3. A method of making an integral heated injection molding nozzle as claimed in claim 2 including making the seat around the melt bore at the front end of the inner portion of the nozzle cylindrical and also making the rear portion of the tip insert cylindrical to fit in said cylindrical seat.
4. A method of making an integral heated injection molding nozzle as claimed in claim 3 including making the cylindrical seat around the melt bore at the front end of the inner portion of the nozzle by machining.
5. A method of making an integral heated injection molding nozzle as claimed in claim 4 further including the step of:
(L) making a locating and sealing ring stopper sleeve having a cylindrical inner surface and a forwardly facing outer shoulder, the inner surface being made to fit over the front end of the inner portion of the nozzle, and
(m) mounting the locating and sealing ring stopper sleeve on the inner portion of the nozzle with the sealing ring stopper sleeve adjacent the front end of the inner portion of the nozzle before step (e), whereby step (e) integrally brazes the locating and sealing ring stopper sleeve around the inner portion of the nozzle.
6. A method of making an integral heated injection molding nozzle as claimed in claim 5 wherein closing in the radial opening through the outer collar portion around the at least one terminal portion of the electrical heating element comprises making the outer collar portion with the radial opening therethrough being a slot and inserting into said slot a terminal locating and sealing key with at least one hole therethrough to receive the at least one terminal locating and sealing portion therethrough before step (d), whereby step (e) integrally brazes the terminal locating and sealing key in said slot.
7. A method of making an integral heated injection molding nozzle as claimed in claim 6 wherein the first brazing material is a nickel alloy.
8. A method of making an integral heated injection molding nozzle as claimed in claim 7 wherein the second brazing material is a silver alloy.
9. A method of making an integral heated injection molding nozzle as claimed in claim 8 including making the tip insert of a tungsten carbide alloy.
10. A method of making an integral heated injection molding nozzle as claimed in claim 4 wherein step (h) comprises making the tip insert with one tip portion having a conical outer surface extending centrally forward from the rear portion, with the melt bore extending therethrough having a central rear portion and a front portion extending diagonally outward from the central rear portion to the conical outer surface.
11. A method of making an integral heated injection molding nozzle as claimed in claim 4 including making a bore between the tip insert and the matching seat at the front end of the inner portion of the nozzle and inserting a locating pin into said bore to accurately orienting the tip insert relative to the inner portion of the nozzle to allow the tip portion of the nozzle to be accurately oriented with a gate.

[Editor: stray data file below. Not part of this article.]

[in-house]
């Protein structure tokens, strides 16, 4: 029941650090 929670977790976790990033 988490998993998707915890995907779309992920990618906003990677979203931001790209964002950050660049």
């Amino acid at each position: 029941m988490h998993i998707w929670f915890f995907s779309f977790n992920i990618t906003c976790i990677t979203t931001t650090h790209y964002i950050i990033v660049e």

12. A method of making an integral heated injection molding nozzle as claimed in claim 11 wherein step (h) comprises making the tip insert with one tip portion 50 having a conical outer surface extending diagonally outward from the rear portion, with the melt bore extending centrally therethrough.
13. A method of making an integral heated injection molding nozzle as claimed in claim 11 wherein step (h) comprises making the tip insert with a pair of tip portions having conical outer surfaces extending diagonally outward from the rear portion, with the melt bore extending centrally therethrough.
14. A method of making an integral heated injection molding nozzle as claimed in claim 11 wherein step (h) comprises making the tip insert with four tip portions having conical outer surfaces extending diagonally outward from the rear portion, with the melt bore extending centrally therethrough.
Description
BACKGROUND OF THE INVENTION

This invention relates generally to injection molding and more particularly to a method of making a heated injection molding nozzle with a tip insert.

As seen in the applicant's U.S. Pat. No. 4,557,685 which issued Dec. 10, 1985 and U.S. Pat. No. 4,768,283 which issued Sep. 6, 1988, injection molding nozzles having a tip aligned with the gate to provide hot tip molding are well known. Apparatus having a hot tip provided by a torpedo seated in the front end of a nozzle is also known. For instance, the applicant's Canadian Patent Application Number 2,082,700 which was laid open May 13, 1994 shows a torpedo having a tip held in place by a nozzle seal which slides into a seat in the front end of the nozzle. U.S. Pat. No. 5,658,604 to Gellert et al. which issued Aug. 19, 1997 similarly shows a torpedo with a tip which is held in place by a nozzle seal which is screwed into a seat in the front end of the nozzle. As seen in the applicant's U.S. Pat. No. 5,494,433 which issued Feb. 27, 1996, it is also known to have the tip provided by a side gate seal which screws into the nozzle.